Nonfiction > E.C. Stedman & E.M. Hutchinson, eds. > A Library of American Literature > 1765–1787
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Stedman and Hutchinson, comps.  A Library of American Literature:
An Anthology in Eleven Volumes.  1891.
Vol. III: Literature of the Revolutionary Period, 1765–1787
 
In Solemn Commemoration of the Boston Massacre
By Joseph Warren (1741–1775)
 
[An Oration delivered 6 March, 1775.]

THE MANY injuries offered to the town, I pass over in silence. I cannot now mark out the path which led to that unequalled scene of horror, the sad remembrance of which takes the full possession of my soul. The sanguinary theatre again opens itself to view. The baleful images of terror crowd around me; and discontented ghosts, with hollow groans, appear to solemnize the anniversary of the fifth of March.
  1
  Approach we then the melancholy walk of death. Hither let me call the gay companion; here let him drop a farewell tear upon that body which so late he saw vigorous and warm with social mirth; hither let me lead the tender mother to weep over her beloved son—come, widowed mourner, here satiate thy grief; behold thy murdered husband gasping on the ground, and, to complete the pompous show of wretchedness, bring in each hand thy infant children to bewail their father’s fate—take heed, ye orphan babes, lest, whilst your streaming eyes are fixed upon the ghastly corpse your feet slide on the stones bespattered with your father’s brains! Enough; this tragedy need not be heightened by an infant weltering in the blood of him that gave it birth. Nature, reluctant, shrinks already from the view, and the chilled blood rolls slowly backward to its fountain. We wildly stare about, and with amazement ask who spread this ruin around us? What wretch has dared deface the image of his God? Has haughty France, or cruel Spain, sent forth her myrmidons? Has the grim savage rushed again from the far-distant wilderness; or does some fiend, fierce from the depth of hell, with all the rancorous malice which the apostate damned can feel, twang her destructive bow, and hurl her deadly arrows at our breast? No, none of these—but, how astonishing! it is the hand of Britain that inflicts the wound! The arms of George, our rightful king, have been employed to shed that blood, when justice, or the honor of his crown, had called his subjects to the field.  2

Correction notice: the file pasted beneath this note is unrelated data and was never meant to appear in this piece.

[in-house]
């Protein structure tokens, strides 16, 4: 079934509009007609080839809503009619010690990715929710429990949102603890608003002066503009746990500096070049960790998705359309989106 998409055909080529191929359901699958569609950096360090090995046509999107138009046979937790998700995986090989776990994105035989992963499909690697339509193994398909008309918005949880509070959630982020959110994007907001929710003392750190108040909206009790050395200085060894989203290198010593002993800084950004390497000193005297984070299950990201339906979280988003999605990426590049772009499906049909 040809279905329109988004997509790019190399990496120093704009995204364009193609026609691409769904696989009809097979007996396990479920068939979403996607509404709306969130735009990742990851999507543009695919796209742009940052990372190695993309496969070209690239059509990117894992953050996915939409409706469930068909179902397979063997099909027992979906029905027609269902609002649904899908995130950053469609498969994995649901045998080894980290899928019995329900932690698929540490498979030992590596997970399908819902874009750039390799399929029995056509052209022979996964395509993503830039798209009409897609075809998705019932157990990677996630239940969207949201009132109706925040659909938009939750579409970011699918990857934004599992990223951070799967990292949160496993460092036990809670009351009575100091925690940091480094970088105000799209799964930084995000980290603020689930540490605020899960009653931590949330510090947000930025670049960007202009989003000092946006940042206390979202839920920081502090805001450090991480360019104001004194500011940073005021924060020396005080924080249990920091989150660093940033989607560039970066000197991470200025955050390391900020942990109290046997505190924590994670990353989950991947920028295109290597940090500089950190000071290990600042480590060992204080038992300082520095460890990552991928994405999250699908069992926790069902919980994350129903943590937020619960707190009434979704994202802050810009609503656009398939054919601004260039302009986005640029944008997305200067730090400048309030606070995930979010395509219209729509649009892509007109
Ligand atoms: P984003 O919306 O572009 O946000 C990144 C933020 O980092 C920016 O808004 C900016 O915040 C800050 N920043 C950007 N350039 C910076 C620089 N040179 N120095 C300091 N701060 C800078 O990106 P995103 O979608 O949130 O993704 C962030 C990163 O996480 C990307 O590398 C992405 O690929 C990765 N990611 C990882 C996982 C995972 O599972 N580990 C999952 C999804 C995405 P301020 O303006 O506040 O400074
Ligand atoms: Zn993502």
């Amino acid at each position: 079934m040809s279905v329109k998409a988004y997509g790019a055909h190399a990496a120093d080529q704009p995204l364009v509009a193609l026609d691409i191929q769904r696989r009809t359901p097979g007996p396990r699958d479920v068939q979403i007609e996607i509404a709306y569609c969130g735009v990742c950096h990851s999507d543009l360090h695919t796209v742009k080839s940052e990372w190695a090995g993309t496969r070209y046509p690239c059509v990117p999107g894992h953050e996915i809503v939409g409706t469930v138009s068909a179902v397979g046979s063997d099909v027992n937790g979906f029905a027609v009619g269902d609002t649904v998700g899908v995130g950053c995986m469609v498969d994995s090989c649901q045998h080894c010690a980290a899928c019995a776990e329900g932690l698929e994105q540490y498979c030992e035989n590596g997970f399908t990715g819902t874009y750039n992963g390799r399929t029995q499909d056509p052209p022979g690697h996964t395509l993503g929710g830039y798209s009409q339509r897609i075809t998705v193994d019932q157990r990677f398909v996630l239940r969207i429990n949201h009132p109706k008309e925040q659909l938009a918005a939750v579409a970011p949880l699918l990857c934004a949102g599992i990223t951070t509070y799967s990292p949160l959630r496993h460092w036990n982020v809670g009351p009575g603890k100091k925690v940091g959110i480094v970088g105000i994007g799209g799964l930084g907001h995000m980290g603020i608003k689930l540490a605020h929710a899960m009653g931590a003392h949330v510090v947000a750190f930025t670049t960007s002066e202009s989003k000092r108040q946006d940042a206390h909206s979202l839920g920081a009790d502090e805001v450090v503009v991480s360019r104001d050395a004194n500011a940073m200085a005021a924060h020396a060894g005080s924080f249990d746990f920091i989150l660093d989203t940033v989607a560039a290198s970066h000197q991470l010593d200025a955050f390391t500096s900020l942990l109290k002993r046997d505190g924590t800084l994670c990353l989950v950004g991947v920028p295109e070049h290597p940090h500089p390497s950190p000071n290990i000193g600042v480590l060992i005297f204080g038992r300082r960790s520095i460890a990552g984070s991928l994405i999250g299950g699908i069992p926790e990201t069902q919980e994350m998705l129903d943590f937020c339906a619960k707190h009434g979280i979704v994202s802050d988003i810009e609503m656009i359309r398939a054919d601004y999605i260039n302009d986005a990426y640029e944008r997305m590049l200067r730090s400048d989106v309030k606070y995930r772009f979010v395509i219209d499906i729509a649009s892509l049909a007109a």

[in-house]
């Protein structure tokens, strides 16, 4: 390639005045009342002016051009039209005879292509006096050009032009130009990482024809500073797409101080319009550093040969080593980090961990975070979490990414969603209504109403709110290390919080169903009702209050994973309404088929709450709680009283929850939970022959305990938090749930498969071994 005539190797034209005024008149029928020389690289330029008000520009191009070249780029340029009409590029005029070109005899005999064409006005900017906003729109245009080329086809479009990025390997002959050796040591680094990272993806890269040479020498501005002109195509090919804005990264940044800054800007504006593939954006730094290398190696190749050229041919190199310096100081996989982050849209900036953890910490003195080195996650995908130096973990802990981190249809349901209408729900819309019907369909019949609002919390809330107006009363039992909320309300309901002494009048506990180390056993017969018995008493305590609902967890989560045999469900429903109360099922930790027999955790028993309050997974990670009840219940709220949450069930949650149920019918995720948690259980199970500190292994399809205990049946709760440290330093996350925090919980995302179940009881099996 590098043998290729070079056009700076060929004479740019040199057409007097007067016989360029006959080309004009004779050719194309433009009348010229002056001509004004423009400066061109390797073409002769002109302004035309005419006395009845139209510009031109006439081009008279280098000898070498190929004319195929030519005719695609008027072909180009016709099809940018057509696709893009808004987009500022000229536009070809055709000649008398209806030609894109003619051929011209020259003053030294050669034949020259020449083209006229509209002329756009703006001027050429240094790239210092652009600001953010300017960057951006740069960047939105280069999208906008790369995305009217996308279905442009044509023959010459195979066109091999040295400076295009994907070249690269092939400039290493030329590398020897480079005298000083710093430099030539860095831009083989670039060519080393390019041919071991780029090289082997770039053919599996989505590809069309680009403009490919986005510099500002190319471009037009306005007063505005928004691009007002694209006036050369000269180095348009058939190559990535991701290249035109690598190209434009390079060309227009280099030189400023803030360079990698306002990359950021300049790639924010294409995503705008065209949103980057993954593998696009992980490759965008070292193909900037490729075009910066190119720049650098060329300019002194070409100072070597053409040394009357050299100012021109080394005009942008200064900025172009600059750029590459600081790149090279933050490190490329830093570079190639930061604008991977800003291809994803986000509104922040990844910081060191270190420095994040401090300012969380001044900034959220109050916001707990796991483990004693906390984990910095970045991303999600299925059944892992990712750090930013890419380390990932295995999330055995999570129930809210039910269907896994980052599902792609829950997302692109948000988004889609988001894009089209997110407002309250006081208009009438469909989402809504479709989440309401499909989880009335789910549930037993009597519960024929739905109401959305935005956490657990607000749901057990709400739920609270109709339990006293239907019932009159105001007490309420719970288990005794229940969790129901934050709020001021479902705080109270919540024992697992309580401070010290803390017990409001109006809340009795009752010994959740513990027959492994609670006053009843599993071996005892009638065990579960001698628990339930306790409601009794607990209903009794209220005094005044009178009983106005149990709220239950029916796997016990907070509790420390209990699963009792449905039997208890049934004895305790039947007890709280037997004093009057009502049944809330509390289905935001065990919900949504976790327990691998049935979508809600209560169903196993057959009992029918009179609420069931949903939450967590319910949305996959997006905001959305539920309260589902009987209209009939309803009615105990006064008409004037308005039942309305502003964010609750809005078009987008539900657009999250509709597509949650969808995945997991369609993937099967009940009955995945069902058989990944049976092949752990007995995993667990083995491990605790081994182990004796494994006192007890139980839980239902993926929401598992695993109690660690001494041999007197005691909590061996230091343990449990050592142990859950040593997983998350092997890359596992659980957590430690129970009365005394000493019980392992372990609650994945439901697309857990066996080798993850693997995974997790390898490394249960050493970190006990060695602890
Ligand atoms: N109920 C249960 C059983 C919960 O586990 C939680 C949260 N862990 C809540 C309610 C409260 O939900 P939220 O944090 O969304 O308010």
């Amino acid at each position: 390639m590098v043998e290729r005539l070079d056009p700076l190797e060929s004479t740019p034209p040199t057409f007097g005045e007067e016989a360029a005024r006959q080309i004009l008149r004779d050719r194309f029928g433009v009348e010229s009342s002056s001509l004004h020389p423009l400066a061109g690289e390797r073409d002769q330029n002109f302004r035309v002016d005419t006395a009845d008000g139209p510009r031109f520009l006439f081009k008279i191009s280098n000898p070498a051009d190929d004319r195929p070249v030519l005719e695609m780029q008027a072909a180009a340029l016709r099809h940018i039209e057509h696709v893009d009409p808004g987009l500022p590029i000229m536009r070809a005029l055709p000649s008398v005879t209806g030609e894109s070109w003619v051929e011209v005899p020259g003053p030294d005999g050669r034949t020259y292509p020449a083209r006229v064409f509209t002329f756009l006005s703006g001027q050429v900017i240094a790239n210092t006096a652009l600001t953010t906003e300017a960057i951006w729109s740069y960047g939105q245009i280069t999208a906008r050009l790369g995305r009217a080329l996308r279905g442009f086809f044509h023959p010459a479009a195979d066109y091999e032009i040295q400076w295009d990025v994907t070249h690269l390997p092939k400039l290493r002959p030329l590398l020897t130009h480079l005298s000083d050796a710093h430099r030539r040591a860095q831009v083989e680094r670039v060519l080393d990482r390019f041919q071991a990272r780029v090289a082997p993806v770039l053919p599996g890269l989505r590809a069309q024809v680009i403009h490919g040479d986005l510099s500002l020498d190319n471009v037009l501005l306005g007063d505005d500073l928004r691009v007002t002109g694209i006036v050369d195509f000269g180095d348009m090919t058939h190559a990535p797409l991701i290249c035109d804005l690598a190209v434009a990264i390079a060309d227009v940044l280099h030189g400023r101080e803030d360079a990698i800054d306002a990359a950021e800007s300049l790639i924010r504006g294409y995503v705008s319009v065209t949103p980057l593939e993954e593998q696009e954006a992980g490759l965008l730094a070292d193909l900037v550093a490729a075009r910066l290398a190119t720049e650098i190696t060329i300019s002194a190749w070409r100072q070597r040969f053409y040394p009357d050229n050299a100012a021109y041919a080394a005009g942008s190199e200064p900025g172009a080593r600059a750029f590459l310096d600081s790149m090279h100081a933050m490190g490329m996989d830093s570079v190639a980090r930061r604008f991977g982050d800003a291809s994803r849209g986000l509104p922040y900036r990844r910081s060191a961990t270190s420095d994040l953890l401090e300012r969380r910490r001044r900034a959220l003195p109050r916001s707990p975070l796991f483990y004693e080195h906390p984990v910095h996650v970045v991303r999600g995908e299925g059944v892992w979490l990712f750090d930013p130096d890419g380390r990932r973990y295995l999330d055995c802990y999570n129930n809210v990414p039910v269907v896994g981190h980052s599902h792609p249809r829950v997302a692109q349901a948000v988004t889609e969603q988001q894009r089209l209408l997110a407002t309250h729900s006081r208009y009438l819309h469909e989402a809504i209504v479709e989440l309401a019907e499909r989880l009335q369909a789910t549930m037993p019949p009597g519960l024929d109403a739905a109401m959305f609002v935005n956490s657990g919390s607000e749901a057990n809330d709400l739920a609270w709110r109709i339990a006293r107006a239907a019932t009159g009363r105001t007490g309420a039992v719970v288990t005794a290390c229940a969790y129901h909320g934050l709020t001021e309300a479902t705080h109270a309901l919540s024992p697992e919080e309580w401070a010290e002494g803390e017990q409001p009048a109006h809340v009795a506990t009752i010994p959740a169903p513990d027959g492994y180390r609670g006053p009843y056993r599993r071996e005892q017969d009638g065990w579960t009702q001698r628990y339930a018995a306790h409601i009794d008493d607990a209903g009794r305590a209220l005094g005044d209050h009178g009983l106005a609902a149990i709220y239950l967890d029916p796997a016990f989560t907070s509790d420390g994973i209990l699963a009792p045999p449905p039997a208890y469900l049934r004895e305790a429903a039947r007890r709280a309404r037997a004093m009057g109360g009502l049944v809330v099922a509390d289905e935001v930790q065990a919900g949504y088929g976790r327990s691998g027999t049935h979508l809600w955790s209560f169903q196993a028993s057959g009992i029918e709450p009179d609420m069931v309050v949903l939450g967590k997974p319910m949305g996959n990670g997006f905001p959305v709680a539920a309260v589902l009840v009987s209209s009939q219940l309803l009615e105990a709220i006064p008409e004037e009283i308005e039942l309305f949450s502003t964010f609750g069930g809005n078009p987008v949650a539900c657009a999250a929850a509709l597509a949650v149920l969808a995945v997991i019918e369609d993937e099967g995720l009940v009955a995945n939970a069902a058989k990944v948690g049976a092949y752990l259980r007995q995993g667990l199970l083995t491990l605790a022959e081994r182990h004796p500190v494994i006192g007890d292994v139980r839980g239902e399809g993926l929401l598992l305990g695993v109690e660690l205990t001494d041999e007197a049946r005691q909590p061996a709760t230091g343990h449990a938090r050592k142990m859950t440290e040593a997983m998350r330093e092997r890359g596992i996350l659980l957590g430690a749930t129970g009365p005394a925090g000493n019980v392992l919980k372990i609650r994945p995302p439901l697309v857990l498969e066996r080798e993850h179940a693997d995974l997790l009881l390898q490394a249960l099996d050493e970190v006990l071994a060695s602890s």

But pity, grief, astonishment, with all the softer movements of the soul, must now give way to stronger passions. Say, fellow-citizens, what dreadful thought now swells your heaving bosoms; you fly to arms—sharp indignation flashes from each eye—revenge gnashes her iron teeth—death grins a hideous smile, secure to drench his greedy jaws in human gore—whilst hovering furies darken all the air!  3
  But stop, my bold, adventurous countrymen; stain not your weapons with the blood of Britons. Attend to reason’s voice; humanity puts in her claim, and sues to be again admitted to her wonted seat, the bosom of the brave. Revenge is far beneath the noble mind. Many, perhaps, compelled to rank among the vile assassins, do from their inmost souls detest the barbarous action. The winged death, shot from your arms, may chance to pierce some breast that bleeds already for your injured country.  4
  The storm subsides—a solemn pause ensues—you spare—upon condition they depart. They go—they quit your city—they no more shall give offence. Thus closes the important drama.  5
  And could it have been conceived that we again should have seen a British army in our land, sent to enforce obedience to acts of Parliament destructive of our liberty? But the royal ear, far distant from this western world, has been assaulted by the tongue of slander; and villains, traitorous alike to king and country, have prevailed upon a gracious prince to clothe his countenance with wrath, and to erect the hostile banner against a people ever affectionate and loyal to him and his illustrious predecessors of the House of Hanover. Our streets are again filled with armed men; our harbor is crowded with ships of war; but these cannot intimidate us; our liberty must be preserved; it is far dearer than life—we hold it even dear as our allegiance; we must defend it against the attacks of friends as well as enemies; we cannot suffer even Britons to ravish it from us.  6
  No longer could we reflect with generous pride on the heroic actions of our American forefathers; no longer boast our origin from that far-famed island, whose warlike sons have so often drawn their well-tried swords to save her from the ravages of tyranny; could we, but for a moment, entertain the thought of giving up our liberty. The man who meanly will submit to wear a shackle, contemns the noblest gift of heaven, and impiously affronts the God that made him free….  7
  Our country is in danger, but not to be despaired of. Our enemies are numerous and powerful; but we have many friends, determining to be free, and heaven and earth will aid the resolution. On you depend the fortunes of America. You are to decide the important question, on which rest the happiness and liberty of millions yet unborn. Act worthy of yourselves. The faltering tongue of hoary age calls on you to support your country. The lisping infant raises its suppliant hands, imploring defence against the monster slavery. Your fathers look from their celestial seats with smiling approbation on their sons, who boldly stand forth in the cause of virtue; but sternly frown upon the inhuman miscreant, who, to secure the loaves and fishes to himself, would breed a serpent to destroy his children.  8
 
 
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